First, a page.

Q&A with Long-Term Buckinghamshire Council Foster Carer Debbie Armstrong
With Foster Care Fortnight well underway in these very strange times, we caught up with one of our current respite and emergency foster carers to ask some key questions that may be of interest to anyone looking for a first-hand account of Fostering with Bucks.
What was the biggest surprise for you when you first started to foster?
I think the thing that surprised me most was how good the matching process was from the start. The first children that were placed with us adapted to our household really well from day one. The rest of my family were well able to support us because of this, and the placement was able to run so well as a result. The amount of support that we received via training, social workers and the support team was also more than I expected.
Do you think there's a problem with stigma in the way children in care are portrayed in the media?
Unfortunately, there is a lot of stigma around children that are being fostered but, if you’re really serious about fostering, just contact your local authority to get the truth about the children. They are obliged to be as transparent as possible. At Bucks, they also offer one-to-one time with current foster carers, who have the first-hand information and experience to steer people in the right direction and tell people who are just starting out what it’s really like to foster.
Can you share an anecdote about a child in care’s biggest transformation from the time you took them in to the time they went on to a longer placement?
I’ll go back again to my first placement of a sibling group… When they first arrived with us, they were extremely sad, and suffering from symptoms of neglect including head lice; but within a few weeks we could see a huge difference. As a foster carer, you can watch how a child grows and flourishes when they’re with you. If I look at old photos of when the children have just arrived with me, and then at photos taken closer to the when they leave us - you can clearly see the transformation. A foster carer has the potential to make an enormous difference. Last year, I got re-contacted by that first-ever placement: the sister of the sibling group. She sought me out on Facebook and we now meet every couple of weeks for coffee and a chat. It’s lovely.
What three words would you use to describe your fostering family?
Caring (you need to have lots of that to be able to be there for these children), understanding and empathetic (you need to show the children that their thoughts and feelings matter).
As a foster carer, what are your three go-to essentials?
A nice hot bath with essential oils, making sure to take time for myself, and having an unwind routine in the evenings after the children are in bed.
Who is the best dancer, the biggest animal-lover, the funniest, and the most creative in your home?
We’re all animal lovers in our fostering family and we’ve encouraged that with our foster children too. My own daughter, Megan, grew up with animals and that remains a big part of her life. My husband, Chris, is the funniest - he manages to make the children laugh every time. Megan is the best dancer but Chris is a close second with some great Dad-dancing! Finding songs that the children like, and being mindful of what the children are going through, is extremely important. Megan and I are the most creative, particularly with doing activities that we can do together with the children. We helped one of our foster children to make a Goodbye Book for one of their siblings, who was going through the adoption process.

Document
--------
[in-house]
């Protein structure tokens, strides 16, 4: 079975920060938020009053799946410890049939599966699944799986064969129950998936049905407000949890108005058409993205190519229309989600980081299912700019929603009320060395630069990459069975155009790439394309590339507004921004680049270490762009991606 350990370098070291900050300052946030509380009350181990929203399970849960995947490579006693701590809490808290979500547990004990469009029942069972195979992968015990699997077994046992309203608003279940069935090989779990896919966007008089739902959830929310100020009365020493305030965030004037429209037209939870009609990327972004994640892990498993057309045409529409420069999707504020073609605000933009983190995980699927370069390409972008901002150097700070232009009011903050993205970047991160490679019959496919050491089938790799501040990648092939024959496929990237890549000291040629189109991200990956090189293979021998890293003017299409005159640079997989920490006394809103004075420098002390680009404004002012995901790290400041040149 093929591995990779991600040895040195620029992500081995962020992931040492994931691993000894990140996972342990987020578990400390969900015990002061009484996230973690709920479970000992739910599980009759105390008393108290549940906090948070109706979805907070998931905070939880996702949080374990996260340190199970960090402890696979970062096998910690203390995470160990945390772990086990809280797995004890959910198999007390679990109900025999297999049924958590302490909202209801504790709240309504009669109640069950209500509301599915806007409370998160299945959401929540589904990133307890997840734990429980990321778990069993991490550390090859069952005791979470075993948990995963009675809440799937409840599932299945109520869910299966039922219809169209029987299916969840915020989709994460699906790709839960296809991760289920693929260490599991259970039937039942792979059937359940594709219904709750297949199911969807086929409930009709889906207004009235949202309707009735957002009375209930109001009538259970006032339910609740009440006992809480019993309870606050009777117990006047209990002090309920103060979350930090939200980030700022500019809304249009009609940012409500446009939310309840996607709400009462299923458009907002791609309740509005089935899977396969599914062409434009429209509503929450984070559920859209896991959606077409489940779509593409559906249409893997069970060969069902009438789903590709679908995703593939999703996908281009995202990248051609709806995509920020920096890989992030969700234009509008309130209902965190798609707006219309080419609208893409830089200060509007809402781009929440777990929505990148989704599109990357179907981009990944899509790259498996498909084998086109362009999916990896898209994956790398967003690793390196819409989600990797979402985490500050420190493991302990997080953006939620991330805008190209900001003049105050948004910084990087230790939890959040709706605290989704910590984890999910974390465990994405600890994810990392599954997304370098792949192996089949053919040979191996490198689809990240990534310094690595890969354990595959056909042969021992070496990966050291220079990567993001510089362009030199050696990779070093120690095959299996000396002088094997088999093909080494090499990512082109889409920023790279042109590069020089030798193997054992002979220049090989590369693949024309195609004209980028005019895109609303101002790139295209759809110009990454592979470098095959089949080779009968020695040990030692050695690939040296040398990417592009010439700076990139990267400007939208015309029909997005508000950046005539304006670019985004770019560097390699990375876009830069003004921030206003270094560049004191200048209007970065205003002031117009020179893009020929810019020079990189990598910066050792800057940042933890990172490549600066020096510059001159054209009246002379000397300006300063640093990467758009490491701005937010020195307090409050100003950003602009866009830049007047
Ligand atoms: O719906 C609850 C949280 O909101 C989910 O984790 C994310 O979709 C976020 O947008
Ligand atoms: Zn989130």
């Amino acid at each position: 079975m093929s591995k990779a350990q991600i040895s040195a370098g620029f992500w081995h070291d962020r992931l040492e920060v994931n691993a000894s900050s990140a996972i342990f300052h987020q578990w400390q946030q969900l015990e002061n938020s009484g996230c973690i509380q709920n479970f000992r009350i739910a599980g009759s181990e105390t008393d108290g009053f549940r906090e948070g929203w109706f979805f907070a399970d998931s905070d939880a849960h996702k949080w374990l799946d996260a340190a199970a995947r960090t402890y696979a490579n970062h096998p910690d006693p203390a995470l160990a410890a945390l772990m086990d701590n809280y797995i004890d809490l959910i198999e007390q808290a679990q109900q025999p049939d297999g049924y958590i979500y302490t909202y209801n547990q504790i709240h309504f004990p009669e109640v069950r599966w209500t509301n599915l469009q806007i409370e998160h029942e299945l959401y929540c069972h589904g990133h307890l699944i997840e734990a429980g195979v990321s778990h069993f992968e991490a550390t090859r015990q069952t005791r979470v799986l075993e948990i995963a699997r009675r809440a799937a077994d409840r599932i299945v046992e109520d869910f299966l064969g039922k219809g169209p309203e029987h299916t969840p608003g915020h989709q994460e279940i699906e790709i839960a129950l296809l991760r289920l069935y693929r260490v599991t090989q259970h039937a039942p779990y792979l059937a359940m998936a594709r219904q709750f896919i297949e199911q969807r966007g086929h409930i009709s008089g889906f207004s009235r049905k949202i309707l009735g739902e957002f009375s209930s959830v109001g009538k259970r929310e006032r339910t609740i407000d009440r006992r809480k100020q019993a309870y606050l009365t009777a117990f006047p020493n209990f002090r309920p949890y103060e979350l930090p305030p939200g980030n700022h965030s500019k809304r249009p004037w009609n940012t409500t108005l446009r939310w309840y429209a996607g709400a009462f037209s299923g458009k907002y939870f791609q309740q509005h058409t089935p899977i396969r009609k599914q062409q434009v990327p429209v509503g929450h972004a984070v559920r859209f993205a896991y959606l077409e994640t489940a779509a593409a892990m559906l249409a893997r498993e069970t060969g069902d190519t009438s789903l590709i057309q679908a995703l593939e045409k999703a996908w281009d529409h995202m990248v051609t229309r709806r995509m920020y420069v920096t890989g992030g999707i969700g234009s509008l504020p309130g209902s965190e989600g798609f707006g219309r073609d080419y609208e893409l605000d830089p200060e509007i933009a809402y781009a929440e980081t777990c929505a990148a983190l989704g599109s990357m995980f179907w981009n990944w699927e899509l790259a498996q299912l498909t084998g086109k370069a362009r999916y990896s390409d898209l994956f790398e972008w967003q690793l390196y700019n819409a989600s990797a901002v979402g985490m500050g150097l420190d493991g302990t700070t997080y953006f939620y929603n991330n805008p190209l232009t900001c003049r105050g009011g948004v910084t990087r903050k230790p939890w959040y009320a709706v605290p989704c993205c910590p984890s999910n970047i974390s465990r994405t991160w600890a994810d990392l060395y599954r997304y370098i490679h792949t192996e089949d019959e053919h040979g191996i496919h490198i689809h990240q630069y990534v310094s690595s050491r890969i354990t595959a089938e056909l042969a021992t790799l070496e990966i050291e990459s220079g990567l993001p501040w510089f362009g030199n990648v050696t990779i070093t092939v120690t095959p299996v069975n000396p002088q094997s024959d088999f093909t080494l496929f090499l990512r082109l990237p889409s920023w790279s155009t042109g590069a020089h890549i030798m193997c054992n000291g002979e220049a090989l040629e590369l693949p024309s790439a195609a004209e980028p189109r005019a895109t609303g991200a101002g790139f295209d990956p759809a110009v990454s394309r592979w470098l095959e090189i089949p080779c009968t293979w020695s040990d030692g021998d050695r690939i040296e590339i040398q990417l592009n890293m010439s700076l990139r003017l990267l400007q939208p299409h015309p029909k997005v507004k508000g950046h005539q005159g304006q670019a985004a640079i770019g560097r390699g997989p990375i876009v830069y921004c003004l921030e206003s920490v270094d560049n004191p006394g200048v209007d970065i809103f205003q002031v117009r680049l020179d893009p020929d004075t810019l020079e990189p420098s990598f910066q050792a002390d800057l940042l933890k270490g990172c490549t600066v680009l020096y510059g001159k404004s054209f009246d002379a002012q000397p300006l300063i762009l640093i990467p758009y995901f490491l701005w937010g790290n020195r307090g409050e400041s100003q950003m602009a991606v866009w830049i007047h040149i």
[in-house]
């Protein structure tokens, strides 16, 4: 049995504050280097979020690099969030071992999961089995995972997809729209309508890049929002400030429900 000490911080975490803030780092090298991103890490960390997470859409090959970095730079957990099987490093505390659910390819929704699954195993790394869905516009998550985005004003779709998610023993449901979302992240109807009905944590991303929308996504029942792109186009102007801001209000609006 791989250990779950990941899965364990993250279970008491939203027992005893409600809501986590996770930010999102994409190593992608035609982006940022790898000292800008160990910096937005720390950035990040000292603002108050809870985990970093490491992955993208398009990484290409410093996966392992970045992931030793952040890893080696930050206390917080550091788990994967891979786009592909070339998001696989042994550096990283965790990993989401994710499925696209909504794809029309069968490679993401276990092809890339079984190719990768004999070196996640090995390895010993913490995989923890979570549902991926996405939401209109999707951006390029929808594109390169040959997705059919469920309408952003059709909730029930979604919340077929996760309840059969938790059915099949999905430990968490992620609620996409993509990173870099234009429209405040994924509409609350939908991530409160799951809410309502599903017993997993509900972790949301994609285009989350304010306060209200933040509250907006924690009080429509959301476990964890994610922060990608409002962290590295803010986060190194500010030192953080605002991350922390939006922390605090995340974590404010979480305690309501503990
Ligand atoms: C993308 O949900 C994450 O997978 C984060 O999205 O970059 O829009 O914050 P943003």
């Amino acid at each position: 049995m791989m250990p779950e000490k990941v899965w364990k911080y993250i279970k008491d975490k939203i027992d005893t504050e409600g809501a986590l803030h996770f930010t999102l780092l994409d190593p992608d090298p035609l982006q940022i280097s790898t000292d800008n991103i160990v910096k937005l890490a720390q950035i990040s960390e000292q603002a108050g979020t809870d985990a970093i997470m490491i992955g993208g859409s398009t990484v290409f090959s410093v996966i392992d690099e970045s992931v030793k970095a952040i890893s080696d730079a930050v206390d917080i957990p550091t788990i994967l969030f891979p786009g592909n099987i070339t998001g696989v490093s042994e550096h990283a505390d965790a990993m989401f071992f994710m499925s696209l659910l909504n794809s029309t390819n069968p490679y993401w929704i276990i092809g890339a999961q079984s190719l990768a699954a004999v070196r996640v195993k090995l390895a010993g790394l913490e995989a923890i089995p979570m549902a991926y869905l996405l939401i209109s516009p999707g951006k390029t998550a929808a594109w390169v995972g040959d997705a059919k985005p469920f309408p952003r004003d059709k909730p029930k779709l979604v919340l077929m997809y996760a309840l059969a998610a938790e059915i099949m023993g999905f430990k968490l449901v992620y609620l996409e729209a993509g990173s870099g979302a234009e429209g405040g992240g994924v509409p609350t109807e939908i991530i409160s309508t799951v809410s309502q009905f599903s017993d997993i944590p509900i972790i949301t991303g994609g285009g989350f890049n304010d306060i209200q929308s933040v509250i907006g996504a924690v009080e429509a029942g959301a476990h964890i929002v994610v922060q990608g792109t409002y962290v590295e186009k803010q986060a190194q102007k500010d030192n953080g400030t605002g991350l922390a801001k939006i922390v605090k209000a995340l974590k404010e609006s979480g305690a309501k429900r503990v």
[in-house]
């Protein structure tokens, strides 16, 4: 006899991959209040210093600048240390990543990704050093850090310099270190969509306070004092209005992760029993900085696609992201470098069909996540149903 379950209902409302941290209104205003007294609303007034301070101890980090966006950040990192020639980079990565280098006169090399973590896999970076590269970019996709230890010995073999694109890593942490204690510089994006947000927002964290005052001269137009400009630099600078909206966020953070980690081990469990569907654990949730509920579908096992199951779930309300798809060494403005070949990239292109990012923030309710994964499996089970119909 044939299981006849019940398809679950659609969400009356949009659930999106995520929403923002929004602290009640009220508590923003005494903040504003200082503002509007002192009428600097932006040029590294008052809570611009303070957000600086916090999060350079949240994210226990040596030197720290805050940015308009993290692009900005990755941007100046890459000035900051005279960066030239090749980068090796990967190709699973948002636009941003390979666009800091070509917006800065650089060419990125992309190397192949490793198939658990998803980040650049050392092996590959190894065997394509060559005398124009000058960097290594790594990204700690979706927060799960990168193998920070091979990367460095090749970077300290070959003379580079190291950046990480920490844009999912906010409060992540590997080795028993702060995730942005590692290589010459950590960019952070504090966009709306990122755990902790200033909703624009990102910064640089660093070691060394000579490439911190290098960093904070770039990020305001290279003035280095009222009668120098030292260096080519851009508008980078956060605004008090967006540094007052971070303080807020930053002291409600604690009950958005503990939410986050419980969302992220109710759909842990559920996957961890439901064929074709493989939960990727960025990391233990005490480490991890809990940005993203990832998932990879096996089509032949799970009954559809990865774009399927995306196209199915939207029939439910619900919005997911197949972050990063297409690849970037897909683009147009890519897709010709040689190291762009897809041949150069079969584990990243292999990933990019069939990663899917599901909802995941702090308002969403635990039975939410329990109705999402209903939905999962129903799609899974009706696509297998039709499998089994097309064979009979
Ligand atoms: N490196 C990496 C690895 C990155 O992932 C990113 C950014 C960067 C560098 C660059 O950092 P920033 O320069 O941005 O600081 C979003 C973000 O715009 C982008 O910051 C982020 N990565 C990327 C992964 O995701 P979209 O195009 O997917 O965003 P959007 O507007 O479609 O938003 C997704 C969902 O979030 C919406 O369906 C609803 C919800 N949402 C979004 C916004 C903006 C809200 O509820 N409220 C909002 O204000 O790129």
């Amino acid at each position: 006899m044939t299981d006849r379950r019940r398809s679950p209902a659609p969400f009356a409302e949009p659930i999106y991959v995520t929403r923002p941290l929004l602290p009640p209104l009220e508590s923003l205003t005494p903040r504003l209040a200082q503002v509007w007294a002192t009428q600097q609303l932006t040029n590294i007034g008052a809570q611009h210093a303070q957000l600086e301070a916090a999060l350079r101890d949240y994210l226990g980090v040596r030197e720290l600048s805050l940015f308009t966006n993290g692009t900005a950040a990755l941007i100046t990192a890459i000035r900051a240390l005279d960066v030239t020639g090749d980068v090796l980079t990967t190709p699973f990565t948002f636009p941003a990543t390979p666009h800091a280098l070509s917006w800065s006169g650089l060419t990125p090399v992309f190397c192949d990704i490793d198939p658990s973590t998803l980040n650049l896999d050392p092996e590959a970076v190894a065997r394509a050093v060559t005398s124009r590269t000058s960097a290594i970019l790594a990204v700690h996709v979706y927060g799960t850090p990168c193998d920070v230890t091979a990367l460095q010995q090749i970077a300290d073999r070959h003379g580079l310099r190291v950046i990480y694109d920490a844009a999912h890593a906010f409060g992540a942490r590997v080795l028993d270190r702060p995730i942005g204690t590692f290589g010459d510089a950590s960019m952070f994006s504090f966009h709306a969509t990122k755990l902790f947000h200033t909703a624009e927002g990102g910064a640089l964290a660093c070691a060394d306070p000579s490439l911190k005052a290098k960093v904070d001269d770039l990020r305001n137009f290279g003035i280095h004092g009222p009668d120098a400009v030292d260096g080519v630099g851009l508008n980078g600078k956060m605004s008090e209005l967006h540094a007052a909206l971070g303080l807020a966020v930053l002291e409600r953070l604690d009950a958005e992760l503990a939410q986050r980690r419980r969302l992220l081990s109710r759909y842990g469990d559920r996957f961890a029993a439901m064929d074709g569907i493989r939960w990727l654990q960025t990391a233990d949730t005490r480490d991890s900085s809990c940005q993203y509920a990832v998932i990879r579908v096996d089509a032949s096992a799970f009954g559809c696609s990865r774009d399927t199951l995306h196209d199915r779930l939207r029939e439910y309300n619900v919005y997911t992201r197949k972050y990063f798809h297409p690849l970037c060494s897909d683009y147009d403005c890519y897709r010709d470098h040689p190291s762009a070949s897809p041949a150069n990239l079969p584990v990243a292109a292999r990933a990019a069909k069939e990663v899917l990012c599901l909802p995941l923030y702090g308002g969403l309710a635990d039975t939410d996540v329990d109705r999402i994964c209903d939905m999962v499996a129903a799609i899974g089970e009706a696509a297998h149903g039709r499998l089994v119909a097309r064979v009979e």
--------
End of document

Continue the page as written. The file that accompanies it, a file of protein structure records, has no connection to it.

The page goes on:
What have been your best lockdown survival secrets?
Being able to see the family in care (that I’m currently working with as a foster carer) via Facetime has helped to keep everyone’s spirits up. On the whole, the foster carer community is still really active and it’s great to be a part of that. There have been lots of fantastic lockdown activities: Easter egg hunts, baking challenges and garden camping adventures, for instance. Ensuring the children have contact with their birth families and home-schooling has been quite difficult for foster carers to keep up nationally. We’ve had support from the Bucks fostering team on this. But just getting outside in the nice weather has been really important for everyone too.
What qualities has lockdown revealed to everyone within the foster carer community?
As foster carers, with the best interests of our children at heart, we’ve always been there for each other and worked closely together to move towards that aim. But the lockdown has really shown me how incredibly supportive we can be of each other, and the inspiration and encouragement you can receive from fellow carers. Simple acts like just checking in with each other to make sure that we’re all okay have been key. We have really seen how our experience network can continue to be used no matter what the current situation. When you need support, or someone to talk to and give advice, you know where to go. It’s the same with the fostering support team and our social workers. There are some great schemes in place to support new carers coming in, including the buddy scheme… we’re always encouraging new carers to make use of that.
If you’d like to chat with one of our foster carers on a one-to-one basis to hear what it’s really like to Foster with Bucks then please get in touch with us today by emailing us at FosterwithBucks@buckinghamshire.gov.uk
We also host monthly virtual information events and welcome anyone interested in learning more about the application process in a relaxed and comfortable online environment. Email us to book your place at FosterwithBucks@buckinghamshire.gov.uk